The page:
Study finds group homes increase risk of delinquency

Date Published: 

Ryan, J., Marshall, J. Herz D. & Hernandez, P. (2008). Juvenile Delinquency in child welfare: Investigating Group Home Effects. Children and Youth Services Review, 30(9), 1088-1099.

Reviewed by: 
Elizabeth Fast

While there is mounting evidence to show that risk of delinquency increases with placement in out of home care, researchers have not yet examined whether the risk of delinquency differs by type of out of home placement. Using administrative records from the Department of Children and Family Services and the Department of Probation in Los Angeles County this study examined the influence of group home placement on delinquent behavior. All youth aged 7-16 that experienced at least one placement in out of home care (foster or group home) between 2001 and 2005 and had no arrests prior to their first placement were sampled (n=20, 309). In order to better understand the specific effects of group home placement on delinquent behavior, youth in foster care were matched with youth in group home care on several characteristics including: age at first placement, race, gender, total placement changes, placement changes related to running away, placement changes related to behavior problems and physical abuse as the primary reason for placement. The authors found that subsequent delinquency was associated with group home status, placement changes related to running away, race and gender. Youth that had at least one placement in a group home or that had a placement change due to running away were two and a half times more likely to be arrested. The risk of delinquency was 80% higher for males, 80% higher for African Americans and 32% higher for Hispanics than for white youth. Furthermore, youth that had many placements or those that were placed for reasons of physical abuse were more likely to be arrested. The authors also examined the timing of the arrests in order to see if there was a "lingering group home effect". They found that the arrests happened while youth were placed in a group home, suggesting that it has an immediate effect on their behavior. The authors urge child welfare professionals to more carefully assess the appropriateness of group home placements for victims of maltreatment.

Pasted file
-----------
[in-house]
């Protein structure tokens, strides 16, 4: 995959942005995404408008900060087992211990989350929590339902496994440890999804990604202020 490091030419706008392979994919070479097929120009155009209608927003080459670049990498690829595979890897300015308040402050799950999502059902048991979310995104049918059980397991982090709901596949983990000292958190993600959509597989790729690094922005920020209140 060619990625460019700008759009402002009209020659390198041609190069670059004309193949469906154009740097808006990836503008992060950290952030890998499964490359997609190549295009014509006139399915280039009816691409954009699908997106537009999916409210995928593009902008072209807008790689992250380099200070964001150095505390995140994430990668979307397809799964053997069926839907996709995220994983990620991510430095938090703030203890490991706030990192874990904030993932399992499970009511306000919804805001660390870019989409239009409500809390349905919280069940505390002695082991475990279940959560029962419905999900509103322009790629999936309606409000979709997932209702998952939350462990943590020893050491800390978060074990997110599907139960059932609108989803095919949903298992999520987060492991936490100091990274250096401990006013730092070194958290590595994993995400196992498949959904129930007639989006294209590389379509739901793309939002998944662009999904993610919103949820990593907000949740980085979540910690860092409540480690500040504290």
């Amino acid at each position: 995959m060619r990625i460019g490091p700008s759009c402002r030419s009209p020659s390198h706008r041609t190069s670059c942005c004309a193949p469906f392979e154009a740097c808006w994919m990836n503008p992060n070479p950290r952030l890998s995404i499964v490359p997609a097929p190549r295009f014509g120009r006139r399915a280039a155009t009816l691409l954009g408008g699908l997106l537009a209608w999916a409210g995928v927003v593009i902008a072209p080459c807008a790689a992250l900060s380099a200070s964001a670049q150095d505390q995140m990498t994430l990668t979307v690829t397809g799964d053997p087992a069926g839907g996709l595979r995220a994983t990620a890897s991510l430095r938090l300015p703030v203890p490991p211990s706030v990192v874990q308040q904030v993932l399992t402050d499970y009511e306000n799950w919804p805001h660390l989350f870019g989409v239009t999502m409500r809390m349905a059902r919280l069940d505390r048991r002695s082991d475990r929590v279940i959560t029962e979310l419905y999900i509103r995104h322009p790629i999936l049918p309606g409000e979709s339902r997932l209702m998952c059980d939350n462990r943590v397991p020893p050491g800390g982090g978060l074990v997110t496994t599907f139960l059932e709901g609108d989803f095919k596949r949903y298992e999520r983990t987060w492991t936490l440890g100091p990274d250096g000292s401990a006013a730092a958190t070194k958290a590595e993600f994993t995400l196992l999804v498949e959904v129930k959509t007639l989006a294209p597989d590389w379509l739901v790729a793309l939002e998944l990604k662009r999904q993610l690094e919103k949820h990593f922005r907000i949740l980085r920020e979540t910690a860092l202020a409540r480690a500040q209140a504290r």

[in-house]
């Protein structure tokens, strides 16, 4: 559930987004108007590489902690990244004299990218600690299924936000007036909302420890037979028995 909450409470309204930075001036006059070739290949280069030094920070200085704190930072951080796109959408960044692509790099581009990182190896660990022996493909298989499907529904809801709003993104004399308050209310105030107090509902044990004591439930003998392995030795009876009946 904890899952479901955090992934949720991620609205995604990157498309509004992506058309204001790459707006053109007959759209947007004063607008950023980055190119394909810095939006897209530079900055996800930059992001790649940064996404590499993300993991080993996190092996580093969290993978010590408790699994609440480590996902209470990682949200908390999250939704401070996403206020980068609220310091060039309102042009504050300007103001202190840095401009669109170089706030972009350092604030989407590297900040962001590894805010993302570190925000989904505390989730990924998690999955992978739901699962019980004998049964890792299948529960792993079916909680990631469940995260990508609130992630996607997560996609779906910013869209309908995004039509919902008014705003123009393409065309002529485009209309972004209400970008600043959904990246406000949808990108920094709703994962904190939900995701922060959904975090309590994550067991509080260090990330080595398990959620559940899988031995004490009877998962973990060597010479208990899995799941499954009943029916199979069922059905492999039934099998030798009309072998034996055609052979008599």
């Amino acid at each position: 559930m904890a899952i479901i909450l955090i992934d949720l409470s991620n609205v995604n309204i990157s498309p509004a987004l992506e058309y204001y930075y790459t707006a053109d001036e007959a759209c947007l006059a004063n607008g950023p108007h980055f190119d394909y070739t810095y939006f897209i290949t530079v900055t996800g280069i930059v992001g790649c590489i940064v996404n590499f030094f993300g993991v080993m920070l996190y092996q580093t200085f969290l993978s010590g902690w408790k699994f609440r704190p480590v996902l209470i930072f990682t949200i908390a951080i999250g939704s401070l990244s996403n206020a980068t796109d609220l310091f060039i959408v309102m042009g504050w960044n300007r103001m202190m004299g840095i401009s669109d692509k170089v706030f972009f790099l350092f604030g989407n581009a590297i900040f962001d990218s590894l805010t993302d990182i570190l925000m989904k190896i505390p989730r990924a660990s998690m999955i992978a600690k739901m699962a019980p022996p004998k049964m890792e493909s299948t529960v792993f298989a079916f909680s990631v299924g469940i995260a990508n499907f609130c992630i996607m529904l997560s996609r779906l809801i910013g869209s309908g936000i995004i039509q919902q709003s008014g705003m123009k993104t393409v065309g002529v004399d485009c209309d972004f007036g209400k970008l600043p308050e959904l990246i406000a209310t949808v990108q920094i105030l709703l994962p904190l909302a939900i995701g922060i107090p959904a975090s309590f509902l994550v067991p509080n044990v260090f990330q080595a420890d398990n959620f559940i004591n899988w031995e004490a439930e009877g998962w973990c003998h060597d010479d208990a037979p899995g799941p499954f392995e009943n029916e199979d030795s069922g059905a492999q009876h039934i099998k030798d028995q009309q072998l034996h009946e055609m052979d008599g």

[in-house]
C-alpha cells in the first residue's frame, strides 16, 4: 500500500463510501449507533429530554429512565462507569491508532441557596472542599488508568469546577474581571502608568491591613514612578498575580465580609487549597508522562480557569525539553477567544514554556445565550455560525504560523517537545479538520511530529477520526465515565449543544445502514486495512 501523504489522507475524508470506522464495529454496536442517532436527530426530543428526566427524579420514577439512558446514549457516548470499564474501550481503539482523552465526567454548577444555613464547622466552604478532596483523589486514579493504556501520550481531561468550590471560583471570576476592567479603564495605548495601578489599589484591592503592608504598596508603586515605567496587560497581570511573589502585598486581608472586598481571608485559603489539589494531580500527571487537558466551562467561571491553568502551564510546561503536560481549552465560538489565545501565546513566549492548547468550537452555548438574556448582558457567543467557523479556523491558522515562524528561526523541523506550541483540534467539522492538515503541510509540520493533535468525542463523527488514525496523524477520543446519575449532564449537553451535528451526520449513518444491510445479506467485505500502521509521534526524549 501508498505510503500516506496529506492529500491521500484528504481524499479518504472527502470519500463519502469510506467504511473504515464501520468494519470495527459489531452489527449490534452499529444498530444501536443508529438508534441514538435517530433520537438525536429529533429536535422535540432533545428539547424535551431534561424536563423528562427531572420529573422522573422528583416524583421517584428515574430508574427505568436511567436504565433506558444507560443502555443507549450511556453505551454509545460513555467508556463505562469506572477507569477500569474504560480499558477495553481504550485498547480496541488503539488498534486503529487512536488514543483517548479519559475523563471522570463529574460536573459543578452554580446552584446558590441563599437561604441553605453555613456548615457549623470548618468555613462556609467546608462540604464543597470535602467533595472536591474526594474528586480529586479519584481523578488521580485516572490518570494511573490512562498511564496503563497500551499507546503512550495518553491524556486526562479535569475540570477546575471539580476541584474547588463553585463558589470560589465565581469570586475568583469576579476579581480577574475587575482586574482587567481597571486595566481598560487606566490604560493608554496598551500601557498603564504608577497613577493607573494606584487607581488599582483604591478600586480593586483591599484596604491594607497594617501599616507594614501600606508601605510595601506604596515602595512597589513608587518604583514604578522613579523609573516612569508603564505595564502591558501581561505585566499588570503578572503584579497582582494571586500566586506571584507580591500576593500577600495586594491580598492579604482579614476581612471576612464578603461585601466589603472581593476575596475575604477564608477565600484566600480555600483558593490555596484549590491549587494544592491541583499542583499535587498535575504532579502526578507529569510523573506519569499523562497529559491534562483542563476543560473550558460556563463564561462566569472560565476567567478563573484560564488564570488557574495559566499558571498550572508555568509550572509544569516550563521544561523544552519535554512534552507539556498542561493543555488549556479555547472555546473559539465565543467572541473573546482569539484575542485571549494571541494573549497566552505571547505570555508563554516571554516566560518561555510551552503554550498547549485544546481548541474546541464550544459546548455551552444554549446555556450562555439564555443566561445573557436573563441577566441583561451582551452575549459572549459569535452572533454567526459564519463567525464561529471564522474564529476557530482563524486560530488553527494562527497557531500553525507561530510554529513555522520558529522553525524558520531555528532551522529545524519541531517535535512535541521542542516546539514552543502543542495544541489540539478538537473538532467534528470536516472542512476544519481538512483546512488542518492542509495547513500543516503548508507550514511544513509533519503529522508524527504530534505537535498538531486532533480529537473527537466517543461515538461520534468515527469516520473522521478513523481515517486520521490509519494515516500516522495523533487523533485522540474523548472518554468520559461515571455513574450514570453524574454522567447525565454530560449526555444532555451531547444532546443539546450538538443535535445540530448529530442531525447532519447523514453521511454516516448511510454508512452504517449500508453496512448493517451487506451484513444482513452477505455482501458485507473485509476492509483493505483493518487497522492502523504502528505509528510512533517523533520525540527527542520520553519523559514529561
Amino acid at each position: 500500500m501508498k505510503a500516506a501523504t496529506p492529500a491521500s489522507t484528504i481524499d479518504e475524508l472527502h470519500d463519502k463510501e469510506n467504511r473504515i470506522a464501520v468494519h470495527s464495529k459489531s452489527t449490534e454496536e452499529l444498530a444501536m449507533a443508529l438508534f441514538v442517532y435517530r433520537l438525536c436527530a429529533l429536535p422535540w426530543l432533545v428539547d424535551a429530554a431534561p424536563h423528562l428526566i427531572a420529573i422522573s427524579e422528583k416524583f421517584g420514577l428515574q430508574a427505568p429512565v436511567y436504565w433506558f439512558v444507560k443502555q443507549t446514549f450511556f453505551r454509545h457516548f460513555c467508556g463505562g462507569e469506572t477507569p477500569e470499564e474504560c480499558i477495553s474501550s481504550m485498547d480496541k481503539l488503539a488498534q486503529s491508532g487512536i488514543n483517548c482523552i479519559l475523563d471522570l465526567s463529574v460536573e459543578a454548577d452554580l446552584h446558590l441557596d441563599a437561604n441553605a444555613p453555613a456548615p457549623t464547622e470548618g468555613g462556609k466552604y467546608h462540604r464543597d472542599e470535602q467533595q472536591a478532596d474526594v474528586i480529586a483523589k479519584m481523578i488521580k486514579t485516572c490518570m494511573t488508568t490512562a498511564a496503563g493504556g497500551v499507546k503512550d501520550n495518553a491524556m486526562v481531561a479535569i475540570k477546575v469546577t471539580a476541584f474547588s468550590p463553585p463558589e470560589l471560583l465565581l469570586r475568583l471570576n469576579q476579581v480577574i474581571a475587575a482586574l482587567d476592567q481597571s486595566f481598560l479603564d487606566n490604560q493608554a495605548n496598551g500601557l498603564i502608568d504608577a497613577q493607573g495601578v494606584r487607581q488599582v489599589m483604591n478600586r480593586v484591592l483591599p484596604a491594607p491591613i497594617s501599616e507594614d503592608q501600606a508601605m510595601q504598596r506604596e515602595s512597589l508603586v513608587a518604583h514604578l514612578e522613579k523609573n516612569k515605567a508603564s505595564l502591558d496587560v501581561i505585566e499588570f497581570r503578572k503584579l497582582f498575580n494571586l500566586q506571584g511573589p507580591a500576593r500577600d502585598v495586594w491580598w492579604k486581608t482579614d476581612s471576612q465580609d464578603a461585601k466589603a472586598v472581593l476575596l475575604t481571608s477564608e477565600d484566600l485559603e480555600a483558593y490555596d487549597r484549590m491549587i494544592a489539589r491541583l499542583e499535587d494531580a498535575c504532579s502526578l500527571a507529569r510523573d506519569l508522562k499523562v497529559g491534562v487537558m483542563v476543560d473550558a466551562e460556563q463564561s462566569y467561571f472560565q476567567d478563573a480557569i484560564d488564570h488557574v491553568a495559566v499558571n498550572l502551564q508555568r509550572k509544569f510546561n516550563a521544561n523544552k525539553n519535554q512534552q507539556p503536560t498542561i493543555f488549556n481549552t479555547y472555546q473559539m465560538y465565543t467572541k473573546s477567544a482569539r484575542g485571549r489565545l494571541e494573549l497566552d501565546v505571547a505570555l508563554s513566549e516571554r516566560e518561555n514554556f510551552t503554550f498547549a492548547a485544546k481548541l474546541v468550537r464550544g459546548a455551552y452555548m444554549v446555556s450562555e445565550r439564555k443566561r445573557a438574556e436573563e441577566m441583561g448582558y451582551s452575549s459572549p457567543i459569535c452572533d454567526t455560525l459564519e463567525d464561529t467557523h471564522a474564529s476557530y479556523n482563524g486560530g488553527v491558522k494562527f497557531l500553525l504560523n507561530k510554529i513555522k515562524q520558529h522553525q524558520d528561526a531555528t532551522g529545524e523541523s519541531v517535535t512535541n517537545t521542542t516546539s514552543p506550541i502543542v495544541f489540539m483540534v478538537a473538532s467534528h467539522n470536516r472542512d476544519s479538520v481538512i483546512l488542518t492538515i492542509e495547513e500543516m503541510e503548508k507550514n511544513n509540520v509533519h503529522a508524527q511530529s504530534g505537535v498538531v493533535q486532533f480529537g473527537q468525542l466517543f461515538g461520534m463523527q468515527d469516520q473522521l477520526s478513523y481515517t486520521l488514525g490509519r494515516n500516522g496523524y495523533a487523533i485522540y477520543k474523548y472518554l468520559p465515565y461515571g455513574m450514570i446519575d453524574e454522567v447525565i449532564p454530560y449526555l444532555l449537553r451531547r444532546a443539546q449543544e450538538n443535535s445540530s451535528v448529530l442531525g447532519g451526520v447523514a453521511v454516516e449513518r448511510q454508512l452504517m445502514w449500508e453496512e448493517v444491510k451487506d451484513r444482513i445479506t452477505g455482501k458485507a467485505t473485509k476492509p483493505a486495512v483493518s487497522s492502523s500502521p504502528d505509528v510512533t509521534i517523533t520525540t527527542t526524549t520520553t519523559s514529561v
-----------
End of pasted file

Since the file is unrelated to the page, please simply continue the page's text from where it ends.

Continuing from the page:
Methodological notes: 

While this study raise some serious concerns about the appropriateness of group home placements for some maltreated youth, further research using more conventional case matching designs is required. Matching was done using a statistical procedure (propensity score matching) that matches youth on a limited number of characteristics available in administrative records. There may nevertheless be other unmeasured differences between the foster care and group care youth that may explain the higher rates of delinquency in group care. Additional information about the youths and the reasons for selection of a group or foster home placement could provide a better understanding of the similarities and differences between these groups. In addition, the study's measurement of delinquency is limited to official arrests and therefore it is possible that unreported delinquent behavior is more common in a foster home setting.